You have all these teams that, although they have the best of intentions, they all operate really differently,” she said. For product-led growth to work, they have to find a way to work together.
“What we call traditional marketing becomes even more important,” Richard said. “Like product positioning, the ideas in books like “Crossing the Chasm,” become more important when you’re thinking about product-led growth, because you’re asking the product to do the selling and value driving for you, but you still have to write the copy that gets people to that point mentally.”
You also have to tinker with the product, the copy, the process — but at a smaller company, you won’t be able to run statistically significant experiments like they do at big consumer companies. Instead, Krihely suggested, ask yourself, “What’s the simplest way you can get a sense or signal that something is or is not working?”
Activating Your Users
One of the key ideas behind product-led growth is that you have to activate at least 40% of people who sign up for your product. But what exactly is activation? It depends.
“Product activation is a metric that a lot of product folks are using to define an ‘a-ha!’ moment,” Richard said. “It’s really bespoke.”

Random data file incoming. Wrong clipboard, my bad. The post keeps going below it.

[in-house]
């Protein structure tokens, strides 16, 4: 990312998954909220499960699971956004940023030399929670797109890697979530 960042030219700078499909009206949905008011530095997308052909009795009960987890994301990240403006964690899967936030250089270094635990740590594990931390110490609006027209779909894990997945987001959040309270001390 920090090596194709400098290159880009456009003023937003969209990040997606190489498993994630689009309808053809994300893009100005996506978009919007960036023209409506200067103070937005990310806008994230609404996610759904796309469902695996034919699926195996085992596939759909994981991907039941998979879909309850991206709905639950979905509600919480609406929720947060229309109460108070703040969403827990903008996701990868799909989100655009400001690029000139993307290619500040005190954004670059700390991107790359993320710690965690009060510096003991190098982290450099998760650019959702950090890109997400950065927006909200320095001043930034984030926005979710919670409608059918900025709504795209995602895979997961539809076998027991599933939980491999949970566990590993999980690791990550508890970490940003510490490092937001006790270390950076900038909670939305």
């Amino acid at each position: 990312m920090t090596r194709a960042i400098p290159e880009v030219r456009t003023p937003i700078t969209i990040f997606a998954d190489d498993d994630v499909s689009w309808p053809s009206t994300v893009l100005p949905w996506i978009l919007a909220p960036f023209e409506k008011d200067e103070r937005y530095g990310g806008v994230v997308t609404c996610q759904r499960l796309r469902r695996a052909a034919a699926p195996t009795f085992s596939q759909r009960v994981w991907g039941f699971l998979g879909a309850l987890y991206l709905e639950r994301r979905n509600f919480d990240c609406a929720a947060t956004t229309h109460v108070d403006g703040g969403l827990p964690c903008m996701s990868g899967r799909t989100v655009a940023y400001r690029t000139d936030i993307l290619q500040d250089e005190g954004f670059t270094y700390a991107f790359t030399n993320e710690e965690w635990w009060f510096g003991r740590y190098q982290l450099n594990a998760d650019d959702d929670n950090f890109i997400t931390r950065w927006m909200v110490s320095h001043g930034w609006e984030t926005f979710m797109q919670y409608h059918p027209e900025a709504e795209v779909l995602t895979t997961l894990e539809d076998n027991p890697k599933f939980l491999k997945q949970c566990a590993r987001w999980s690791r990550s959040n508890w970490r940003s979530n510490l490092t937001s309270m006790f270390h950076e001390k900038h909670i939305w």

What action a user needs to take to be considered “activated” depends entirely on the product. In fact, figuring out what activation is in your product is one of the things that product and marketing leaders have to figure out if they’re following a product-led growth strategy. “It’s something that’s really straightforward for a user to do, that correlates to them sticking around once they’ve done it,” Richard said.
Getting the activation metric wrong could totally skew the data you’re getting about your users and how engaged they are with the product. So it’s important to both get the activation point for your particular product right, and ensure that at least 40% of sign-ups are activating.
A New Set of Skills
Another challenge companies have implementing product-led growth strategies is that they often take different skills than one would traditionally look for in a B2B marketing organization. Because product-led growth relies on user focus, and on large volume, it tends to resemble a consumer product, in terms of how go-to-market is managed, more than an enterprise software company.
“I look for varied experiences in the past, not always at a software company,” Richard said, about how she helps portfolio companies looking for marketers to help with a product-led growth strategy. “I look at Tinder, I look at Duolingo, because those people are able to run experiments on enormous bases of folks. And I think that they probably have way more insights than I ever would have.”
Lastly, it can be hard to stick with product-led growth for long enough to see the results. “My gut is that there are some businesses that decide ‘we want to do this’ and are expecting results immediately,” Krihely said. “That’s just not possible.” Product-led growth takes time, but can have a big payoff in the long term.